The ongoing COVID-19 pandemic has demonstrated just how a global emergency can affect not only our healthcare infrastructures, but also the global economy—bringing the whole world to a standstill. It has posed enormous challenges in terms of virology research in order to save lives and minimize the effects on our everyday existence. Virus assays are proven tools for studying viral enzymes, replication and cell entry mechanisms among others. Microplate readers can be employed to accelerate the whole viral and vaccine research process. This is much needed in a world where major virus outbreaks occur more frequently.
Epidemics and pandemics occur more often
Before SARS-CoV2, the world was witness to other serious viruses. In fact, the frequency of occurrence of pandemics and epidemics is increasing with time. Previously, major epidemics occurred twice or three times a century. Over the past 20 years, we have experienced six major virus outbreaks. Between 2002-2004, the SARS- CoV-1 pandemic affected 30 countries. To date, there is still no proven antiviral therapy to treat SARS. Then there was the “Swine flu” in 2009, which lasted 19 months, affecting 214 countries. Middle East respiratory syndrome (MERS) broke out in 2012 and was contained, yet also still has no vaccine. The Ebola virus lasted from 2013 to 2016 with the subsequent emergence of the vaccine rVSV-ZEBOV. Then there was the Zika virus epidemic in 2015, which was controlled and vaccines are still under development. Then there was/is SARS-CoV2 that caused COVID-19.
Laboratories use microplate readers to read chemical, biological or physical reactions, properties, and analytes within the wells of a microplate. This is usually achieved using a 96-well plate containing numerous samples. The reactions or processes that occur are converted into optical signals and the microplate reader detects these signals.
Microplate readers are available in two main forms: single-mode or multi-mode. A single-mode system can detect only one type of signal, such as fluorescence. Multi-mode systems, in contrast, feature different technologies. Therefore, they are able to detect several luminous signals, including absorbance, fluorescence, time-resolved fluorescence, time-resolved fluorescence energy transfer, and glow luminescence.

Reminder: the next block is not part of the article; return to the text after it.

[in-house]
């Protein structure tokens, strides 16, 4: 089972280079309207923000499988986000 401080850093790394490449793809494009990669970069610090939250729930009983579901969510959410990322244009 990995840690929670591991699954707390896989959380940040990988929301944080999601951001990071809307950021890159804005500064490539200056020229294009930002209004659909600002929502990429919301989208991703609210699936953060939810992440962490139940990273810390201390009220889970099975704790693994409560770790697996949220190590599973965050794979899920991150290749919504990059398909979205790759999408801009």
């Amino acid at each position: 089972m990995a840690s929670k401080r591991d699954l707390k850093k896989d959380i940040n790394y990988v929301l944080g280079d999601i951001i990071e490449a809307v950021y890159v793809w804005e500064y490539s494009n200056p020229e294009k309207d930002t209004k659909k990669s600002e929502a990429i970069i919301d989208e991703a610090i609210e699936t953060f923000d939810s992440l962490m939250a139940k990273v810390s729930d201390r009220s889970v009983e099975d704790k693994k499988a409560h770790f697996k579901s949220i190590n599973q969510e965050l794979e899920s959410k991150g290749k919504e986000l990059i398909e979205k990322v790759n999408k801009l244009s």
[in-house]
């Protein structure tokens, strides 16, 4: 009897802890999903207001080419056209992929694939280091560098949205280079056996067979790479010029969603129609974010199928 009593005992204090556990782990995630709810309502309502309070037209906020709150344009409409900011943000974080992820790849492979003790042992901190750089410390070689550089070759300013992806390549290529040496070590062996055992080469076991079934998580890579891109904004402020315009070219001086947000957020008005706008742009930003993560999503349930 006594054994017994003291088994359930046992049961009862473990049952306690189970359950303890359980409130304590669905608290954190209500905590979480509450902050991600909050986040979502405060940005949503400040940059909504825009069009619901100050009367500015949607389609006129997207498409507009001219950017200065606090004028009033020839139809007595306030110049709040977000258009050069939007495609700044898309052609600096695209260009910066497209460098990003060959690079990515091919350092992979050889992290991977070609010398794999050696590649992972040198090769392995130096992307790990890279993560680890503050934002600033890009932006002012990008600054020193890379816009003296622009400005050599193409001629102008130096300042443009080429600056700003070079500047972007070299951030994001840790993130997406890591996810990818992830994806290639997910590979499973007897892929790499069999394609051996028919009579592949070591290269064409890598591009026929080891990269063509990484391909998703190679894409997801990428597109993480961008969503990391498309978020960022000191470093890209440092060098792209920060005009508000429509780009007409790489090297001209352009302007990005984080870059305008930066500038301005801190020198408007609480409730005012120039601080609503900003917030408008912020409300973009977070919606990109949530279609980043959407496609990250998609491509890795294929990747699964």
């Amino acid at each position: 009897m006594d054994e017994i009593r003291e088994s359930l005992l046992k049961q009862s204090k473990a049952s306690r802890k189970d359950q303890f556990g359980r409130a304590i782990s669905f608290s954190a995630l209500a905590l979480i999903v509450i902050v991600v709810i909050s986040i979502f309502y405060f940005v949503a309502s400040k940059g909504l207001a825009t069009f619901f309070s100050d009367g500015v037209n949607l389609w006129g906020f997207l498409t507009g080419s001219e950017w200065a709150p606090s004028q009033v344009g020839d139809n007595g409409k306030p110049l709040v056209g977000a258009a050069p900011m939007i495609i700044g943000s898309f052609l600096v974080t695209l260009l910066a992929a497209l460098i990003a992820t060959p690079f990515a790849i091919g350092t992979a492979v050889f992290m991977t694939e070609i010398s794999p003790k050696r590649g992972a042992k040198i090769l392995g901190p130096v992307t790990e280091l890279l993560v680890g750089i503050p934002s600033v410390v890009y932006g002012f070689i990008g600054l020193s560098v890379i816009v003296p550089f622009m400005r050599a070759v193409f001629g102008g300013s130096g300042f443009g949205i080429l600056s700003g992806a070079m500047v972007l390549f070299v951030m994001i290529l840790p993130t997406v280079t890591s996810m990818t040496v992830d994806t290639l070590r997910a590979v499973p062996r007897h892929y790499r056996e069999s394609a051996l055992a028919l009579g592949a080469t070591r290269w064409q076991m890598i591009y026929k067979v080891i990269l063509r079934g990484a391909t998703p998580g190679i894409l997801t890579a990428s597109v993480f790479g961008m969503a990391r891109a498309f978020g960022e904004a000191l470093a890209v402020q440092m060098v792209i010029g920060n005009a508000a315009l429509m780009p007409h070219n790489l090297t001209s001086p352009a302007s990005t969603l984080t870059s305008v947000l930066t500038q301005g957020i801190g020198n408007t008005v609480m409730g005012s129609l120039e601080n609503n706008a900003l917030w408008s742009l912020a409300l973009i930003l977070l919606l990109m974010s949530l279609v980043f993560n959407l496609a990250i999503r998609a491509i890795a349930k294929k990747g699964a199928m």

Microplate readers to the rescue
Microplate readers really count in a laboratory when it comes to analyzing vitro microplate assays in record time—quantity and speed are paramount in times of a pandemic. Rapid testing methods are needed for disease surveillance and outbreak management. But that’s not all… vitro assays can be employed for small and large-scale clinical trials. This is so that in the case of vaccines, approval for emergency use can be obtained. Furthermore, pharmaceutical regulatory authorities even favor and suggest the use of using vitro assays before the clinical study stage.
SARS-CoV-2 and microplate readers
Microplate readers continue to play a vital role in the fight against the COVID-19 pandemic. Loop-mediated isothermal amplification (LAMP) assays have been developed for the detection of viruses in large populations. This is an alternative to Reverse transcription polymerase chain reaction (RT-PCR). By using a microplate reader when the test isothermally run at 65°C, test results can be provided for SARS-CoV-2 in less than 30 minutes.
Furthermore, ELISA (enzyme-linked immunosorbent assay) screening tests combined with microplate readers have also been widely employed. ELISA was the first test widely used for screening for HIV because of its high sensitivity. In the case of COVID-19, it has been used for the detection of antigen and antibodies and improving lateral flow tests.
Epidemics and ongoing viral infections not only cause deaths, but can overwhelm clinics and hospitals, especially during peak illness periods. High levels of absenteeism can occur together with a loss in productivity. We should not of course forget seasonal influenza which has been with us for many years. According to the WHO, on a worldwide level, these annual season influenza epidemics are estimated to result in about 3 to 5 million cases of severe illness, and about 290,000 to 650,000 respiratory deaths. But with technology on our side, there is hope for major advances in drug discovery and genomics. In addition to cancer immunotherapies, with the mRNA vaccine revolution, perhaps one day vaccines against cancer may become a reality.